Walter Reed Chemical Information System

The Walter Reed Chemical Information System (WRCIS) was conceived in 1991 by Patrick McGreevy, William Ellis and John Notsch to manage the daily operations of the U.S. Army Drug Development Program. This system integrates three types of data into screen displays that satisfy the needs of the research team from the Repository Manager to the Director. The three types of data used in the WRCIS are:

The integration of these data is realized by using a client/server architecture over networks. The central applications that control all integration are provided in TRIMtools and GUItools produced by Trifox Incorporated. GUItools were selected because of their wide flexibility. A summary of this flexibility and its implementation in the WRCIS follows along with the technological details.

Integration of Diverse Data by GUItools into the WRCIS:

Technological Overview:

Since the integration of textual, chemical and image data in the WRCIS is managed entirely by the GUI application interface, a description of GUItools is germane. GUItools were designed as a three-tiered system: presentation, computation, and data management. This is commonly referred to as "thin-client" and means that the client PC is used simply as a presentation manager. In this mode, GUItools require less than 100kb of disk space on the client PC and runs equally well on 16-bit and 32-bit systems. In addition, the thin-client mode uses several presentation and data caching techniques to minimize the amount of data transmitted to and from the PC. The application's windows and data are presented quickly, even through a 9.6kb modem!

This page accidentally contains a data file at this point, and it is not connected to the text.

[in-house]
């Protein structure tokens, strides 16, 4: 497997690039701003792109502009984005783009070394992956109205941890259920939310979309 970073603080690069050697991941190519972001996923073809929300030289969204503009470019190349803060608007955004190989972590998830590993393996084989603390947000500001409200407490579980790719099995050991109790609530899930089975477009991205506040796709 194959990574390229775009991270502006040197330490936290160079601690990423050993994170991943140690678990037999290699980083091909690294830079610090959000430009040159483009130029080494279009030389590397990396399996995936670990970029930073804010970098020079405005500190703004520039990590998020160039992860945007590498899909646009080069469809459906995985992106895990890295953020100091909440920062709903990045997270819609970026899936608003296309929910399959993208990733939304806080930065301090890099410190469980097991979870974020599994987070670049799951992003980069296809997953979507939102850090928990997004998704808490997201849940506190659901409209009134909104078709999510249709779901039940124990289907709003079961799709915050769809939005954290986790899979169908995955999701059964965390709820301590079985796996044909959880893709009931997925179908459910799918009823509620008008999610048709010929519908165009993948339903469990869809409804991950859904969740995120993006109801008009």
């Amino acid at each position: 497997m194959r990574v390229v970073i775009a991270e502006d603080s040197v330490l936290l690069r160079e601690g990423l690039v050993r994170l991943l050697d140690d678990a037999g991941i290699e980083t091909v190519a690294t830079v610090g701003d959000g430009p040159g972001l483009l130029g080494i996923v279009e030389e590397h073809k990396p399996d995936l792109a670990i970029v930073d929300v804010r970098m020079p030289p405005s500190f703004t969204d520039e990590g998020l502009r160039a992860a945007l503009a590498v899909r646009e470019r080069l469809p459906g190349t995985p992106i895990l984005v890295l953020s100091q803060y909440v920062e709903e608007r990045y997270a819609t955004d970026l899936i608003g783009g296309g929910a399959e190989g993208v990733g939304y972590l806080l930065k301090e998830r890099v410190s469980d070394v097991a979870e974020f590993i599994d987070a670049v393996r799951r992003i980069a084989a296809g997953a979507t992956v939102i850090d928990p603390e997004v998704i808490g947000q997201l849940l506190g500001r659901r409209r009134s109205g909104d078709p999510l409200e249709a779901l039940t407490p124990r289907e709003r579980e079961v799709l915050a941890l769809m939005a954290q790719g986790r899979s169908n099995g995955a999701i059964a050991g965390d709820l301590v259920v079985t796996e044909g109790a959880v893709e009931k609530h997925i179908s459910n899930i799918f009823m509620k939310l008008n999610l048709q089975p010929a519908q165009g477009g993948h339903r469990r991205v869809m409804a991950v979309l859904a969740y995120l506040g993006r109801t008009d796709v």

The computation part of the three-tiered architecture refers to the application logic itself. The applications that compose the WRCIS are all stored on the application server machine which can be anything from a Windows NT system to a Unix box to an IBM mainframe. The applications are not stored on the client systems which simplifies the task of keeping users up to date. When new versions or new applications are developed, they are placed on the application server in one place and all users automatically get the upgraded applications! Since all the computational work is done on the server, the client systems do not have to be very powerful at all. In fact, GUItools can run on a 386 Windows 3.1 system with 4Mb of memory. No other GUI provider can make that statement!

The data management portion of the architecture is the actual DBMS. With GUItools, this can be on still another machine or it can be on the application server. As mentioned above, GUItools allow the user to open six concurrent connections to a variety of DBMSs on the same or different machines.

Finally, the technique used to manage image files stored on the optical jukebox bears on the performance of the WRCIS. The traditional method of dealing with BLOBs (Binary Large OBjects) is to store them in the DBMS and retrieve them with SQL. This has several serious drawbacks. All the commercially available DBMSs on the market today have added BLOB handling as an afterthought, not as part of the original design. As such, BLOBs are non-standard and wreak havoc on the normal SQL processing of the DBMS. GUItools' solution is the 'file_copy()' function. This function opens a high-speed connection from the PC to the system where the file is located and copies it to the local machine. This does not affect the DBMS connection(s) and is transparent to the user. Thus, when the user wants a TIFF file, the application moves it to the PC and opens an imager to display it. This is much quicker than using the DBMS to retrieve the BLOB.

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